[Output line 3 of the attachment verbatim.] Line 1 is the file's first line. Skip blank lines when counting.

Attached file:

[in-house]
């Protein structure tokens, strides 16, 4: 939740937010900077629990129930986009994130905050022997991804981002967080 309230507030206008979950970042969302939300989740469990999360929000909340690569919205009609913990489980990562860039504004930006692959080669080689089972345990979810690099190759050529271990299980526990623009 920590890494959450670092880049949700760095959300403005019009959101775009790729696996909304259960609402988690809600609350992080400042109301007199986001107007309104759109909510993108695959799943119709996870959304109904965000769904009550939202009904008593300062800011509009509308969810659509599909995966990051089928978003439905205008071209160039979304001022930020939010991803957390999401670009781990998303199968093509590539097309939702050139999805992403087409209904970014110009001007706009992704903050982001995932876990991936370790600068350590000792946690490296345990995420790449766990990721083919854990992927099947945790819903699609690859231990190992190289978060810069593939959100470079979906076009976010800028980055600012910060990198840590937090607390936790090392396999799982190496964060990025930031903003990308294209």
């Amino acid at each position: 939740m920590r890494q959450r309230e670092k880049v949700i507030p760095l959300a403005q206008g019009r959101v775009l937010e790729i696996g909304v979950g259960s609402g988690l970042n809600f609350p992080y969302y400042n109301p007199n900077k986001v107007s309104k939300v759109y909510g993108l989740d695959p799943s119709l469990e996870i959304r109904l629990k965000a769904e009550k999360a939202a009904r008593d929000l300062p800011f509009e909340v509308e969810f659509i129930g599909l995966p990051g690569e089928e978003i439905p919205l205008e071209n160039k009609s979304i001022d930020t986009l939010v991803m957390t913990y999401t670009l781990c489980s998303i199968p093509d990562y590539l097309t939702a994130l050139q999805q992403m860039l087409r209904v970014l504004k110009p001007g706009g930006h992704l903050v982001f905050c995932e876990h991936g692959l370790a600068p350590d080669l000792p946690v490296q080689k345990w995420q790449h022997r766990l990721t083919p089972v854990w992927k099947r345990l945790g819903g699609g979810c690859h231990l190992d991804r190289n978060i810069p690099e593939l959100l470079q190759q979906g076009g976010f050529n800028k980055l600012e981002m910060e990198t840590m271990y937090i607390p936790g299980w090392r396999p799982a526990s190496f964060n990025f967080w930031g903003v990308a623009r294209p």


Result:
């Amino acid at each position: 939740m920590r890494q959450r309230e670092k880049v949700i507030p760095l959300a403005q206008g019009r959101v775009l937010e790729i696996g909304v979950g259960s609402g988690l970042n809600f609350p992080y969302y400042n109301p007199n900077k986001v107007s309104k939300v759109y909510g993108l989740d695959p799943s119709l469990e996870i959304r109904l629990k965000a769904e009550k999360a939202a009904r008593d929000l300062p800011f509009e909340v509308e969810f659509i129930g599909l995966p990051g690569e089928e978003i439905p919205l205008e071209n160039k009609s979304i001022d930020t986009l939010v991803m957390t913990y999401t670009l781990c489980s998303i199968p093509d990562y590539l097309t939702a994130l050139q999805q992403m860039l087409r209904v970014l504004k110009p001007g706009g930006h992704l903050v982001f905050c995932e876990h991936g692959l370790a600068p350590d080669l000792p946690v490296q080689k345990w995420q790449h022997r766990l990721t083919p089972v854990w992927k099947r345990l945790g819903g699609g979810c690859h231990l190992d991804r190289n978060i810069p690099e593939l959100l470079q190759q979906g076009g976010f050529n800028k980055l600012e981002m910060e990198t840590m271990y937090i607390p936790g299980w090392r396999p799982a526990s190496f964060n990025f967080w930031g903003v990308a623009r294209p």